Dictionary of the Ancient Near East
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Dictionary of the Ancient Near East

Piotr Bienkowski and Alan Millard, Editors

352 pages | 7 x 10 | 350 illus.
Paper 2010 | ISBN 978-0-8122-2115-2 | $34.95s | Add to cart
Not for sale outside North America and the Philippines

A History Book Club selection

"In this excellent subject encyclopedia, scholars of the ancient Near East bring together major aspects of its history, language, and culture. . . . People, places, institutions, major geographical areas, chronological periods, and a rich variety of subjects, such as architecture, the economy, religion, and poetry are all covered. . . . Highly recommended for all libraries and interested individuals."—Choice

"This work succeeds admirably in giving an introduction to the Near East."—Classical Outlook

"A useful reference book of the highest quality."—Journal of Near Eastern Studies

Selected by Choice magazine in 2000 as an Outstanding Academic Book

The earliest farms, cities, governments, legal codes, and alphabets developed in the ancient Near East. Four major religions—Judaism, Zoroastrianism, Christianity, and Islam—began in the region. Ideas, inventions, and institutions spread to all parts of the globe from the urban centers of the ancient Egyptians, Syrians, Hittites, Assyrians, Babylonians, and other peoples of the biblical world. For good reason is the ancient Near East known as the cradle of civilization.

The only single-volume dictionary to embrace the whole of the ancient Near East, this major reference work covers Anatolia, Mesopotamia, the Levant, and the Arabian peninsula from the earliest times, through the Old Testament period, until the fall of Babylon to the Persians in 539 B.C. From "Achaemenids" to "Ziwiye," "administration" to "ziggurat," in 500 concise, cross-referenced, and comprehensively indexed entries, the Dictionary of the Ancient Near East describes and explains the major ideas, institutions, places, peoples, and personalities that shaped the earliest development of Western civilization.

Architecture, literature, economics, labor, religion, and society are all extensively treated, as are such subjects as crime, dreams, drunkenness, shipwrecks, and sexual behavior (and misbehavior). Each entry, written by a scholar of international standing, includes up-to-date bibliographic references. The book is richly illustrated with photographs, maps, and plans of major sites.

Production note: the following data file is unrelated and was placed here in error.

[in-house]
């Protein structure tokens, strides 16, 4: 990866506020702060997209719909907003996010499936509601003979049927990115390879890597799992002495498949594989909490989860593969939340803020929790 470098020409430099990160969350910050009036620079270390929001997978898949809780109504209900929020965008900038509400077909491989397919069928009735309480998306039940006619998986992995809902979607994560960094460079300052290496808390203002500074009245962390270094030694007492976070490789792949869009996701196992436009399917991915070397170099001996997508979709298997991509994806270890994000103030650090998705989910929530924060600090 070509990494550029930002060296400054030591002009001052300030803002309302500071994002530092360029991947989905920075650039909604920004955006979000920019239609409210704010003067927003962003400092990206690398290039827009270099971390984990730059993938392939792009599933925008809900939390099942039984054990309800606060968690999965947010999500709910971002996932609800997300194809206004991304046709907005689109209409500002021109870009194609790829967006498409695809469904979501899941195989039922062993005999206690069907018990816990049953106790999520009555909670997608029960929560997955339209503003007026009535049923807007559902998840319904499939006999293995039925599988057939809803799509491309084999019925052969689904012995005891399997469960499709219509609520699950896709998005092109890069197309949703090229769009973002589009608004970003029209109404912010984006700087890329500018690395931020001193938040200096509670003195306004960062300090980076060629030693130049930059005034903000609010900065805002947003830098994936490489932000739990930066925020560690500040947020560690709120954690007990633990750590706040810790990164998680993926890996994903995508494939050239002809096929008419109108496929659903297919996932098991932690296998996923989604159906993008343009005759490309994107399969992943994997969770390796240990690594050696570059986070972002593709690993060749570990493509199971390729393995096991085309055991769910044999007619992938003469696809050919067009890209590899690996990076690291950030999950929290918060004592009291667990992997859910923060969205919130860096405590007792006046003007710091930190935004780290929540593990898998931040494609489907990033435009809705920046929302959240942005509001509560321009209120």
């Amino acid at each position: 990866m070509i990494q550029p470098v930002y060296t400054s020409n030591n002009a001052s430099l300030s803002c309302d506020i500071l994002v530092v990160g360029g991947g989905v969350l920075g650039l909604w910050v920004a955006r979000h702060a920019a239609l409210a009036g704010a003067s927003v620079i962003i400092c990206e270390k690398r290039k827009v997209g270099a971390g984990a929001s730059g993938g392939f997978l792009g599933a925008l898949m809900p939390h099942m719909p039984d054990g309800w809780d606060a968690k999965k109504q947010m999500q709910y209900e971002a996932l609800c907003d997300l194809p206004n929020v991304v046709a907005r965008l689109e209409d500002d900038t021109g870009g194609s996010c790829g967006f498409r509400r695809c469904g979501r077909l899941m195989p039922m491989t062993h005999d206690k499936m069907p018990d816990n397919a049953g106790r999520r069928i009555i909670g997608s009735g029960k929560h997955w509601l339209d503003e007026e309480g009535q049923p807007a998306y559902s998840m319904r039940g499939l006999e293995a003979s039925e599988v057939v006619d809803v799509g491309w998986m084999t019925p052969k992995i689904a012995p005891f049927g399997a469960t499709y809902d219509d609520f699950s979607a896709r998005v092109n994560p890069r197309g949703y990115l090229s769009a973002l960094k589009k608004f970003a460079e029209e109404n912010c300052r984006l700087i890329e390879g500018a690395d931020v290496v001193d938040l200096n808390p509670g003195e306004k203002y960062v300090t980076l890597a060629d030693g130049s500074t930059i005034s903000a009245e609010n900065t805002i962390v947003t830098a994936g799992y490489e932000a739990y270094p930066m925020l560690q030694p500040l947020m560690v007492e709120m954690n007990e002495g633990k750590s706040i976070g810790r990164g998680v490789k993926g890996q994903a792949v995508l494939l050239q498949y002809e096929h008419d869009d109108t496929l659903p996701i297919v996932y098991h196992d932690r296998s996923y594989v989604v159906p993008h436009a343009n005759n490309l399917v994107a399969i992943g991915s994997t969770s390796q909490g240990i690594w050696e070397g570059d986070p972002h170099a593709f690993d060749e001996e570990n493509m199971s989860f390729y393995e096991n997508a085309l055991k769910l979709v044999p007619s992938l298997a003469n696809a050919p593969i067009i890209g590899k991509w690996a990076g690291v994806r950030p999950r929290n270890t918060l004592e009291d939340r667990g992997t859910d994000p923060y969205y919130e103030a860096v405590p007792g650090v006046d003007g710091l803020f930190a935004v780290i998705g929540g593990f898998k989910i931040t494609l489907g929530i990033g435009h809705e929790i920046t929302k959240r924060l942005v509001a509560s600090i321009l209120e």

Contributors:
Douglas Baird (Lecturer in Near Eastern Archaeology, University of Liverpool), Jeremy Black (University Lecturer in Akkadian, Oriental Institute, Oxford University), Paul T. Collins (freelance lecturer in the Ancient Near East, London), Stephanie Dalley (Shillito Fellow in Assyriology, Oriental Institute, Oxford University), Anthony Green (Lecturer in Near Eastern Archaeology, Free University of Berlin), Gwendolyn Leick (Lecturer in Anthropology, the American International University, London), Michael Macdonald (Research Fellow, Oriental Institute, Oxford University), Roger Matthews (Director, British Institute for Archaeology, Ankara), Gerald L. Mattingly (Lecturer, Johnson Bible College, Knoxville, Tennessee), Graham Philip (Lecturer in Archaeology, University of Durham), Geoffrey Summers (Lecturer in Archaeology, Middle East Technical University, Ankara).

Piotr Bienkowski is Professor in the School of Arts, Histories and Cultures at the University of Manchester. He was editor of the archaeological journal Levant from 1987 to 1992 and has directed archaeological projects in Jordan. He is the author or editor of many publications on the archaeology and culture of the ancient Near East and Egypt, including Jericho in the Late Bronze Age, Early Edom and Moab: The Beginning of the Iron Age in Southern Jordan, and Treasures from an Ancient Land: The Art of Jordan.

Alan Millard is Rankin Professor Emeritus of Hebrew and Ancient Semitic Languages at the University of Liverpool. He has participated in archaeological projects over much of the Near East; among his scholarly and popular works on the subject are The Eponyms of the Assyrian Empire, 910-612 B.C., Treasures from Bible Times, and Discoveries from the Time of Jesus.

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